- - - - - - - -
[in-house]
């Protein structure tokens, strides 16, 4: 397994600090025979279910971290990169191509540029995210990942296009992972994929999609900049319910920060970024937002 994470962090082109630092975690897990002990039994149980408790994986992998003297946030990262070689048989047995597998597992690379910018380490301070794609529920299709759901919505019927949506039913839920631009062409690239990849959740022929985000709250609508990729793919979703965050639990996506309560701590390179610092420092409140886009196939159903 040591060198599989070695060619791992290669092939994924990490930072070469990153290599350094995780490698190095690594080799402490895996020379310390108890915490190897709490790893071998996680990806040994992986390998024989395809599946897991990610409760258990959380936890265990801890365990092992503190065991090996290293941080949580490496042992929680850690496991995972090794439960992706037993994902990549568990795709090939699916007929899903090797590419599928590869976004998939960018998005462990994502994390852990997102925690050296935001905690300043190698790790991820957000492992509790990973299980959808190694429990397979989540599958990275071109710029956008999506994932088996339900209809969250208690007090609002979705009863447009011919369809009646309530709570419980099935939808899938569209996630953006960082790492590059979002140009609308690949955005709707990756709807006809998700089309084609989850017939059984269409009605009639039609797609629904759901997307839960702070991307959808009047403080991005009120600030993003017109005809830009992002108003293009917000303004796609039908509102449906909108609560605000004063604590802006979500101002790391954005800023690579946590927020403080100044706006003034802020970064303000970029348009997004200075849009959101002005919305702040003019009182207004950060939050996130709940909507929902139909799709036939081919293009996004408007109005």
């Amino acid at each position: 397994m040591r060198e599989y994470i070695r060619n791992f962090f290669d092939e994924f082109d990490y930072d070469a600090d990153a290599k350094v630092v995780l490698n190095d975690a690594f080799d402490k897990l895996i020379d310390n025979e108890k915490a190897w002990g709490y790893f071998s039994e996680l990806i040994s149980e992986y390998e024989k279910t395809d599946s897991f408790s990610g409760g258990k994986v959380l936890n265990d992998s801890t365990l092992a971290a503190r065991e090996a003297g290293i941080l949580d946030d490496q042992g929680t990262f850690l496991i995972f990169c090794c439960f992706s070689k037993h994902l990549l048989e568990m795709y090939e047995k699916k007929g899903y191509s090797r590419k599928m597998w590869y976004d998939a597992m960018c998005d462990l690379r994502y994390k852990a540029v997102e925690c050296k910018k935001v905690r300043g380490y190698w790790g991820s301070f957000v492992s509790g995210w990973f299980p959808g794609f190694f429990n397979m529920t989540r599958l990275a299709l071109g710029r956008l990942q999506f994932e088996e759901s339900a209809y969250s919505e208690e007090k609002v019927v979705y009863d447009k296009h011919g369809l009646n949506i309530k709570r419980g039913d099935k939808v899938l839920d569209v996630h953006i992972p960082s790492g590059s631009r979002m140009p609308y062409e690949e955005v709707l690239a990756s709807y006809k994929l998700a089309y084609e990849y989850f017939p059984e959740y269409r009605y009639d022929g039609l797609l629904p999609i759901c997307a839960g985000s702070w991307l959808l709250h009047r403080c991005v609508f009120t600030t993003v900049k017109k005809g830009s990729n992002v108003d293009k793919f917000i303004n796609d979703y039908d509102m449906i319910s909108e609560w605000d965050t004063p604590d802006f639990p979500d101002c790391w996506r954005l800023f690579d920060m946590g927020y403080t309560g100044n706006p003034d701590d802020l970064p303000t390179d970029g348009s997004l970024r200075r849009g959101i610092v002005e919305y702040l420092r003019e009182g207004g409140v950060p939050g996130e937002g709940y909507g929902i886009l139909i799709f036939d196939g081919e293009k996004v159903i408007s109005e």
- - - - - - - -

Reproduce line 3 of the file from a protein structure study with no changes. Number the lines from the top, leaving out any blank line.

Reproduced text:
């Amino acid at each position: 397994m040591r060198e599989y994470i070695r060619n791992f962090f290669d092939e994924f082109d990490y930072d070469a600090d990153a290599k350094v630092v995780l490698n190095d975690a690594f080799d402490k897990l895996i020379d310390n025979e108890k915490a190897w002990g709490y790893f071998s039994e996680l990806i040994s149980e992986y390998e024989k279910t395809d599946s897991f408790s990610g409760g258990k994986v959380l936890n265990d992998s801890t365990l092992a971290a503190r065991e090996a003297g290293i941080l949580d946030d490496q042992g929680t990262f850690l496991i995972f990169c090794c439960f992706s070689k037993h994902l990549l048989e568990m795709y090939e047995k699916k007929g899903y191509s090797r590419k599928m597998w590869y976004d998939a597992m960018c998005d462990l690379r994502y994390k852990a540029v997102e925690c050296k910018k935001v905690r300043g380490y190698w790790g991820s301070f957000v492992s509790g995210w990973f299980p959808g794609f190694f429990n397979m529920t989540r599958l990275a299709l071109g710029r956008l990942q999506f994932e088996e759901s339900a209809y969250s919505e208690e007090k609002v019927v979705y009863d447009k296009h011919g369809l009646n949506i309530k709570r419980g039913d099935k939808v899938l839920d569209v996630h953006i992972p960082s790492g590059s631009r979002m140009p609308y062409e690949e955005v709707l690239a990756s709807y006809k994929l998700a089309y084609e990849y989850f017939p059984e959740y269409r009605y009639d022929g039609l797609l629904p999609i759901c997307a839960g985000s702070w991307l959808l709250h009047r403080c991005v609508f009120t600030t993003v900049k017109k005809g830009s990729n992002v108003d293009k793919f917000i303004n796609d979703y039908d509102m449906i319910s909108e609560w605000d965050t004063p604590d802006f639990p979500d101002c790391w996506r954005l800023f690579d920060m946590g927020y403080t309560g100044n706006p003034d701590d802020l970064p303000t390179d970029g348009s997004l970024r200075r849009g959101i610092v002005e919305y702040l420092r003019e009182g207004g409140v950060p939050g996130e937002g709940y909507g929902i886009l139909i799709f036939d196939g081919e293009k996004v159903i408007s109005e």